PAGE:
They Are Gone But Here Must I Remain
They Are Gone But Here Must I Remain
They Are Gone But Here Must I Remain discusses cult documentary film The Fall and the artist's role as objective or active participant. Also, there are chickens, tits and guns. Because why not?
Performance pieces are tricky art forms to blog about because my interpretation of what I saw has the potential to be entirely different from what someone else got out of witnessing it. But there's the catch; did I just witness it, or was I a part of it, too? That was just one of the many things to think about after seeing Sister Sylvester's performance of They Are Gone But Here Must I Remain, a piece that springboards from British filmmaker Peter Whitehead's 1969 documentary The Fall to discuss the connections between the artist and activist as well as the image and the action.
The performance starts with director Kathryn Hamilton giving the audience an overview of The Fall and explains how during the film, Whitehead evolves from the man behind the camera filming the 1968 SDS occupation of Columbia University to an active and on-screen participant. This blend of objective and autobiographical filmmaking, bridged together via an experimental sequence of Whitehead showing himself editing footage, was directly reflected in the performance aspect of the piece itself. In it, Hamilton and her colleagues meld together clips from The Fall with their own personal experiences regarding the film, in addition to movement-based sequences. Various parts included a live chicken (standing in for Whitehead) and tits and guns. Their words, not mine. Shocking? (Not exactly.) Thought-provoking? (Yes.)
Though I am certainly not a connoisseur of performance art, I am highly educated in film and felt I had a solid fact-based perspective from which to observe the piece. The discussion of filmmaker as both artist and activist is forever ongoing. You see, when documentary filmmakers shoot their film objectively, they are still ever-present within the film even if they are not actually themselves shown on-screen. The audience sees what the filmmaker has chosen to show them. A filmmaker actively (whether purposeful or not) points a camera at something and records it. Conversely, the audience doesn't see whatever it is that is just outside the frame or what was left on the editing room floor. Documentary filmmaking never completely shows truth because things are consciously being included or omitted in the final product. The same can be said for They Are Gone But Here Must I Remain; the performers actively included words and movements they wanted the audience to see, hear and feel. But what about what wasn't said? What about what wasn't shown? Why chose to recreate certain scenes from The Fall and not others? Why share those specific personal stories?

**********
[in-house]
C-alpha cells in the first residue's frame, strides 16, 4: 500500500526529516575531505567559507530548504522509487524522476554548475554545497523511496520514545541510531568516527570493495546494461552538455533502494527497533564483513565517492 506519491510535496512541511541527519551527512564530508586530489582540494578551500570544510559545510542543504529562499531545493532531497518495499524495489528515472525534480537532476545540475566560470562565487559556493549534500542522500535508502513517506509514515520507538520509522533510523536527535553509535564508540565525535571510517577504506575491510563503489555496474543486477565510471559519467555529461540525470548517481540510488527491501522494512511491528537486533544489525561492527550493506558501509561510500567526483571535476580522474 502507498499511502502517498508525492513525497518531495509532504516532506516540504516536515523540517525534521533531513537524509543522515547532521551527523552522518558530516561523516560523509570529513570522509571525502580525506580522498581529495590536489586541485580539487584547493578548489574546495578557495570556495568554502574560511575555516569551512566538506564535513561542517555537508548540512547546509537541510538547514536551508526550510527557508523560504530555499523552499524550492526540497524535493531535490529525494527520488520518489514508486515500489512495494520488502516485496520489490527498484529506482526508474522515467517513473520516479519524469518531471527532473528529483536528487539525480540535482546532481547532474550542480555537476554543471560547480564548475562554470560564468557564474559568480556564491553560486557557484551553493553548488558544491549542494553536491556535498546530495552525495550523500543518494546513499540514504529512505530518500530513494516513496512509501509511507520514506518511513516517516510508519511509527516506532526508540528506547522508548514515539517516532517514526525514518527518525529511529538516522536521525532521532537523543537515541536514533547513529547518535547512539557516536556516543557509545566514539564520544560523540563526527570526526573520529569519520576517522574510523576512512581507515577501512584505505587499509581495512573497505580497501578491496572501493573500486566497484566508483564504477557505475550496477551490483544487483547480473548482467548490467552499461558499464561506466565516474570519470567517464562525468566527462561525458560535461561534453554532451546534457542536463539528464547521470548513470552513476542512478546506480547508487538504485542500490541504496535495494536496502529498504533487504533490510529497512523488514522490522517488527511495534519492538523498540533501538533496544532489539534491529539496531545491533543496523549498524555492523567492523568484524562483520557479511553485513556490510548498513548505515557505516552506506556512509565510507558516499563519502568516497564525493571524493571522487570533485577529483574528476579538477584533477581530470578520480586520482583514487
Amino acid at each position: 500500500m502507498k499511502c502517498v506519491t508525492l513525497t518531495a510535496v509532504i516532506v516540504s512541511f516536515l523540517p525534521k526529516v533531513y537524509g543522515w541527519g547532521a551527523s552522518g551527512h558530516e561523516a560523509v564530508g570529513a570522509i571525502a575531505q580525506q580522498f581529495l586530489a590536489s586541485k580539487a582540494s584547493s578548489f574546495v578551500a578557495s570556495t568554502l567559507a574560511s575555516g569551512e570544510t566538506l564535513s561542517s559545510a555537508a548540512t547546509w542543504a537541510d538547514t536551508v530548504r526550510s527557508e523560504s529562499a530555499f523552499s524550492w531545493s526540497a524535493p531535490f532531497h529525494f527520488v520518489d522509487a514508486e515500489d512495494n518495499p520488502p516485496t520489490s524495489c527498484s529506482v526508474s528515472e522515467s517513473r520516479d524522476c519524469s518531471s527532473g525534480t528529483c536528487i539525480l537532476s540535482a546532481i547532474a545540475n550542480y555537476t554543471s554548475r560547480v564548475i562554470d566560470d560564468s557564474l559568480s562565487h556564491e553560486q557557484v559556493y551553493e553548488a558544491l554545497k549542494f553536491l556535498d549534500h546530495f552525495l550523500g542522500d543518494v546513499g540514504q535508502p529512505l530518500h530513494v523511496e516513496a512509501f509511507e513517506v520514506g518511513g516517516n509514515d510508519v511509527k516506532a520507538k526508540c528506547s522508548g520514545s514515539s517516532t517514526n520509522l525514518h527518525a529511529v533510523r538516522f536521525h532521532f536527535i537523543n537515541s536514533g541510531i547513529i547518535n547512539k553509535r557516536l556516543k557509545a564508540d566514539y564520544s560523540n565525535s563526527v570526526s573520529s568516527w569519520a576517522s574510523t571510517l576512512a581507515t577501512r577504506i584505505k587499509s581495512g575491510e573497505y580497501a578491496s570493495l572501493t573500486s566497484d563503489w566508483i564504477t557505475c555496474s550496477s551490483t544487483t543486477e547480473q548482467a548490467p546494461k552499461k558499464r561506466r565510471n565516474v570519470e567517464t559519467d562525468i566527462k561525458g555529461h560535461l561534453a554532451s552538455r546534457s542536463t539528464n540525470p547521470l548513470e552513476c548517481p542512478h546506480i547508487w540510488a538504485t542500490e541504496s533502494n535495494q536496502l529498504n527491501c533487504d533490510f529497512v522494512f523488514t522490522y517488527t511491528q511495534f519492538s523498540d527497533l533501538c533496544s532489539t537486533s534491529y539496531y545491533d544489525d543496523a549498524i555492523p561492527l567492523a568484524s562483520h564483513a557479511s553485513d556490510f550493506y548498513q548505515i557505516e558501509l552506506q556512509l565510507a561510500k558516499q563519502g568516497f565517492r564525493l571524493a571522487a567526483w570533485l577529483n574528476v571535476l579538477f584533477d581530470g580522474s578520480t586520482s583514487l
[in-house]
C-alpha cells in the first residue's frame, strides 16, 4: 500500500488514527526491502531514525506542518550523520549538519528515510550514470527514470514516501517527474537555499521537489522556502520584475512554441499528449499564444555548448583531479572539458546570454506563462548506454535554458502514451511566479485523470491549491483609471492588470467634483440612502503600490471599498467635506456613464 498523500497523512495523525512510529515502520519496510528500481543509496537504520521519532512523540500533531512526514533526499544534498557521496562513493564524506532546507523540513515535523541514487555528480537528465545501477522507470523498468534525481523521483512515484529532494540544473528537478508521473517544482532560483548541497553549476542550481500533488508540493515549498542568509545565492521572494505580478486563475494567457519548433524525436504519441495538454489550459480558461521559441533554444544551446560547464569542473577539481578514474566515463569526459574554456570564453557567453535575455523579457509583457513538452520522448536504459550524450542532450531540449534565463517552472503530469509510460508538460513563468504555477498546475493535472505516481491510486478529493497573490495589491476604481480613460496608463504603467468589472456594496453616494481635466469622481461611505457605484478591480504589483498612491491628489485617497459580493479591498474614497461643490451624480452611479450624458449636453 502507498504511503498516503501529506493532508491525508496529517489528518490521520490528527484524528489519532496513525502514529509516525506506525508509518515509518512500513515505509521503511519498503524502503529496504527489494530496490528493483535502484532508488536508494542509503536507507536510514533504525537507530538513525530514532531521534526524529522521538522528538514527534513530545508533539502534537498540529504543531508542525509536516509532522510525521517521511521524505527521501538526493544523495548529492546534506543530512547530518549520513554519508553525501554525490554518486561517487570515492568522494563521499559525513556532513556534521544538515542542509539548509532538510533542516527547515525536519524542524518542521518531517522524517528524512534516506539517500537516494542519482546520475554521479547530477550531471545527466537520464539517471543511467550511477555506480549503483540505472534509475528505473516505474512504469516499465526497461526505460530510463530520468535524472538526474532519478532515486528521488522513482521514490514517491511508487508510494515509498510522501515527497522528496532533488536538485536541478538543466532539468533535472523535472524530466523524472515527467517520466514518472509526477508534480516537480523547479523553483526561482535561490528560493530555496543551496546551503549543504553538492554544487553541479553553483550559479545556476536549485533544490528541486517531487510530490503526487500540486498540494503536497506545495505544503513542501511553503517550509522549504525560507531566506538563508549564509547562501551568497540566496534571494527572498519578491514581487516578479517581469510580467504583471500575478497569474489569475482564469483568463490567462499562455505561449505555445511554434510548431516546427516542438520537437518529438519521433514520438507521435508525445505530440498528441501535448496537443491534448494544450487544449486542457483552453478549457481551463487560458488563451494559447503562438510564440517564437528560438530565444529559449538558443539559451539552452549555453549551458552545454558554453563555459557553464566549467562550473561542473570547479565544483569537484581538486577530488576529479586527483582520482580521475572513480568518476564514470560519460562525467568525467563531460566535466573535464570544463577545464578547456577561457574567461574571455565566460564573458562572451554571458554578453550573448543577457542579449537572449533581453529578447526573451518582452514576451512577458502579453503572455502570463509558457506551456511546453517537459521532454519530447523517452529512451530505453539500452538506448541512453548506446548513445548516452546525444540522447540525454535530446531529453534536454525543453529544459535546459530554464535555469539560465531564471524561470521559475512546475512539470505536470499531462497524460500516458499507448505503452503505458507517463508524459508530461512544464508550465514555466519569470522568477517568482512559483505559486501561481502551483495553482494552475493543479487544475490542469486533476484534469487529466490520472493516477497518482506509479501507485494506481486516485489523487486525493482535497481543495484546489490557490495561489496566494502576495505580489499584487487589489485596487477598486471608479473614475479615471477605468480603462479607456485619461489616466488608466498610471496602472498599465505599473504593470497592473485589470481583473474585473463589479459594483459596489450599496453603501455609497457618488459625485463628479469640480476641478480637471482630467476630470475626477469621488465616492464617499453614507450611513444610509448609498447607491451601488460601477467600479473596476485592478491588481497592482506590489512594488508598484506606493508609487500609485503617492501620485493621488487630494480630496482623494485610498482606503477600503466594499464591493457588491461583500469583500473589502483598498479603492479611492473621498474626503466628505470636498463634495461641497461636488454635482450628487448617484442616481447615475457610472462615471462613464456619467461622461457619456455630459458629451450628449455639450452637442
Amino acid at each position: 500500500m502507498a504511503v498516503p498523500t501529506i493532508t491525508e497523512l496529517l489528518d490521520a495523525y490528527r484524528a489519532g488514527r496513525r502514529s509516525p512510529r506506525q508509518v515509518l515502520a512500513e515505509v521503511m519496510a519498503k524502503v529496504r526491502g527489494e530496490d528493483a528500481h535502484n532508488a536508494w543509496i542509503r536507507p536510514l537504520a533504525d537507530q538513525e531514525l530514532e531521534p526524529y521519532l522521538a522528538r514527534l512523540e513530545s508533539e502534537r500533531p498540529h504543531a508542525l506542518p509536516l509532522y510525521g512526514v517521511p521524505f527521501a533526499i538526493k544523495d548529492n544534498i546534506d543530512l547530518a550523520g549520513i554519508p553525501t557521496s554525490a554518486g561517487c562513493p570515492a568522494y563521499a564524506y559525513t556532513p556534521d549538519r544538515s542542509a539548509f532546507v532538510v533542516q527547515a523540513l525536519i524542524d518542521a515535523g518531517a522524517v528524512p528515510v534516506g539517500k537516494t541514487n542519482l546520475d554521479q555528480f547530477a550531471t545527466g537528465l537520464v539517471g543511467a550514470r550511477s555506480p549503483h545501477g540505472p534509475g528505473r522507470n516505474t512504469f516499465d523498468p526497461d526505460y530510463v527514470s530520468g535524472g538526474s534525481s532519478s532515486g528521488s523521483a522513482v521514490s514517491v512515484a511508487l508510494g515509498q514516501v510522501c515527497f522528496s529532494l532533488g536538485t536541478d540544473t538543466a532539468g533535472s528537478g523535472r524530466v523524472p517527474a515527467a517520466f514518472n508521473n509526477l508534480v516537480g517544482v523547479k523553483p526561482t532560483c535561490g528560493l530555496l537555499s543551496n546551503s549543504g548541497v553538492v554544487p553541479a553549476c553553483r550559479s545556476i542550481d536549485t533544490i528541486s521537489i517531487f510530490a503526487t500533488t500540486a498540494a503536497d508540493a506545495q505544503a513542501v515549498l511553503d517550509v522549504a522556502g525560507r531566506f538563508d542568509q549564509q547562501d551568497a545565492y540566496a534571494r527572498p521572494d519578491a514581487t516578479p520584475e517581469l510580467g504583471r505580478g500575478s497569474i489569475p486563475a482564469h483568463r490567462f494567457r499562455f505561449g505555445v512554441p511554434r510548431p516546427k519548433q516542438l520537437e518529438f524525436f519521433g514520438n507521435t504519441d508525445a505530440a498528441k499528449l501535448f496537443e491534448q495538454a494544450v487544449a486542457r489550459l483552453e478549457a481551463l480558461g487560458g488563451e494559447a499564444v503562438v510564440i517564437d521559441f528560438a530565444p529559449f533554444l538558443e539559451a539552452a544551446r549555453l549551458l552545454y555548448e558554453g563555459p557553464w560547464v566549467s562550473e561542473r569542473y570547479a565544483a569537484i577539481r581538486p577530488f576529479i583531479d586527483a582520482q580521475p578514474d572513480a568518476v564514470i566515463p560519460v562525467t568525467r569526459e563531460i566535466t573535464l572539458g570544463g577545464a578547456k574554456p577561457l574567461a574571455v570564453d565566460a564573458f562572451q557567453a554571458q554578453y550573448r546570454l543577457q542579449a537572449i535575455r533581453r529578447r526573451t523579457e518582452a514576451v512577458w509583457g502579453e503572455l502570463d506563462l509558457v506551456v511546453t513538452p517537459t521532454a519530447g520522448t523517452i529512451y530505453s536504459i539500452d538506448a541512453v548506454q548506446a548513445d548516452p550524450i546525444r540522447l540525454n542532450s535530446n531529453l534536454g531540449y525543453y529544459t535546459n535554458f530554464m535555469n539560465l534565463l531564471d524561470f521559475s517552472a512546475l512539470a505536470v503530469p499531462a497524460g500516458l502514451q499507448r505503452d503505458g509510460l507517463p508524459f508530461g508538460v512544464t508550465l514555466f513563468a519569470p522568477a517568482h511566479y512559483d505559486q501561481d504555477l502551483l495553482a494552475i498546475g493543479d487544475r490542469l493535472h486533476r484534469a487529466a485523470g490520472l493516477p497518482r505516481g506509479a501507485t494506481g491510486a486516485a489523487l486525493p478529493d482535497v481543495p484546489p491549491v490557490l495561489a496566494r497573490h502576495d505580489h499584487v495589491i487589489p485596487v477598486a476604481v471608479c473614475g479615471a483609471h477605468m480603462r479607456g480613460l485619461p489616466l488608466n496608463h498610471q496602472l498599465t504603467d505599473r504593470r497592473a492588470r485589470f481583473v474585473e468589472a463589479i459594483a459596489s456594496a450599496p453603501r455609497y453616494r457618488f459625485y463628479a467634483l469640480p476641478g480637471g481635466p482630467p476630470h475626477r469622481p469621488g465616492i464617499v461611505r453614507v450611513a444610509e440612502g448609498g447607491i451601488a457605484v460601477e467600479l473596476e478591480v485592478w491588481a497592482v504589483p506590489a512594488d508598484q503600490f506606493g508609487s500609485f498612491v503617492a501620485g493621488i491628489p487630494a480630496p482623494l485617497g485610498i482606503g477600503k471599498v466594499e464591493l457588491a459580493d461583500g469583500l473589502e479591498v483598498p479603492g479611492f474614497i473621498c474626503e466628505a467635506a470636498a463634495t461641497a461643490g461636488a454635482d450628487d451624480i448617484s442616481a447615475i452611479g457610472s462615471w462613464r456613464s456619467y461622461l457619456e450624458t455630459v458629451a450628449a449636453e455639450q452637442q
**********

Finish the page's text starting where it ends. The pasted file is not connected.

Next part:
Politics and social change are dynamic topics and I had never really been exposed to that kind of interpretation and presentation of them. The piece was very meta and I appreciated the way the performers wove fact with fiction, video with real-life, creation with deconstruction. There is no one way to experience a performance piece because each person who sees it has his/her own interaction with the material. Maybe your world is expanded that much more. Maybe you understand something a little bit better. Maybe you're confused as hell, but that's okay because you don't have to know exactly what is going on. Ask questions. Seek answers. Ask more questions. Isn't it amazing how art can make you think about so many other aspects of life?
The Fall was rumored to be the catalyst for political change in Greece years later. They Are Gone But Here Must I Remain might or might not start a revolution, but it certainly will get people talking. Performances are Thursday-Saturday nights thru September 19 at JACK in Clinton Hill, Brooklyn. Tickets are $20 and are available online though Brown Paper Tickets or at the door.
Photo: Kathryn Hamilton (L) - (holding Molly von Cluckers) and Kelsea Martin (R) in They Are Gone But Here I Must Remain, running now thru Sept 19th @ JACK.
Photo by Jill Steinberg